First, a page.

About a week ago, an article titled “The Business of Escapism” ran in the Washington Post Business section. The story was about the marketing of outdoor gear and “adventures” to an increasinlgy wealthy (and white) demographic. Well, that’s one of the things it was about. It was also about technology and modern conveniences infiltrating outdoor activities. But what I’m interested in here is who chooses to (and gets to) use the greatest resource Americans have–our natural and wilderness spaces.
The following is a lettter to the editor I wrote in response to the article. Since The Post chose not to publish it, I guess I’m free to post it here:
Who would think that getting back to nature could be so fraught. Unfortunately, as Lillian Cunningham points out (“The Business of Escapism,” Sunday, Sept. 7 Business section), in these hyper-connected times one cannot take a walk in the woods without carrying deep cultural baggage.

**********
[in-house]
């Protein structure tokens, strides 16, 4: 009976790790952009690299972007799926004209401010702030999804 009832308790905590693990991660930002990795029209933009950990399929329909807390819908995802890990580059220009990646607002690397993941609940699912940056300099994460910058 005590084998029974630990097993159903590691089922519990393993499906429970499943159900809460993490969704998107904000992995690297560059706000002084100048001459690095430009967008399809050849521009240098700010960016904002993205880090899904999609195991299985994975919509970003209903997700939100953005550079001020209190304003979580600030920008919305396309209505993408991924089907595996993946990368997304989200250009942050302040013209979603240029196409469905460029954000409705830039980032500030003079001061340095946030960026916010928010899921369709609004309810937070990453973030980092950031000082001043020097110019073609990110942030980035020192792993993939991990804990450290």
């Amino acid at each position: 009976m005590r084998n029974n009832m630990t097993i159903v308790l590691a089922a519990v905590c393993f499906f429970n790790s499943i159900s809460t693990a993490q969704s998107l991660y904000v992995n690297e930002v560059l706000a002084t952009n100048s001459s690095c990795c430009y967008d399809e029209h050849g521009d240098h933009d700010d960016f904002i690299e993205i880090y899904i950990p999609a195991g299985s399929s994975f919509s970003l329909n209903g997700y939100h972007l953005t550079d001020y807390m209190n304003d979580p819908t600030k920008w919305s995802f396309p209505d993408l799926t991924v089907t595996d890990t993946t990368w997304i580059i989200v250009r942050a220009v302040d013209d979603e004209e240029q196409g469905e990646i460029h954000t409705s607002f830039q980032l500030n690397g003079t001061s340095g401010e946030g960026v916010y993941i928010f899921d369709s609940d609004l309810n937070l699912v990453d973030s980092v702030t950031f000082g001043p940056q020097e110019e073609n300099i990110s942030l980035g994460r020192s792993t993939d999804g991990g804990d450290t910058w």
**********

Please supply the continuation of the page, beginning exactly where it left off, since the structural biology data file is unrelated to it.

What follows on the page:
Among Cunningham’s insights, one point in particular stands out. By and large nature activities are, as Gregory Miller of the American Hiking Society points out, marketed to an increasingly affluent and overwhelmingly white demographic–arguably to the exclusion of lower income urban youth. Companies that specifically target minority youth to sell fashion and status stop short when it comes to promoting environmental values. Why?
One of the main responsibilities of my job is to accompany these very same young people into nature on wilderness adventures. I can tell you that such experiences have dramatic effects, and that love of the natural world is not, and should not be, exclusive to any particular demographic. Missing an important opportunity, outdoor companies continue to market exclusivity and privilege over authentic appreciation of nature. That is just sad in so many ways.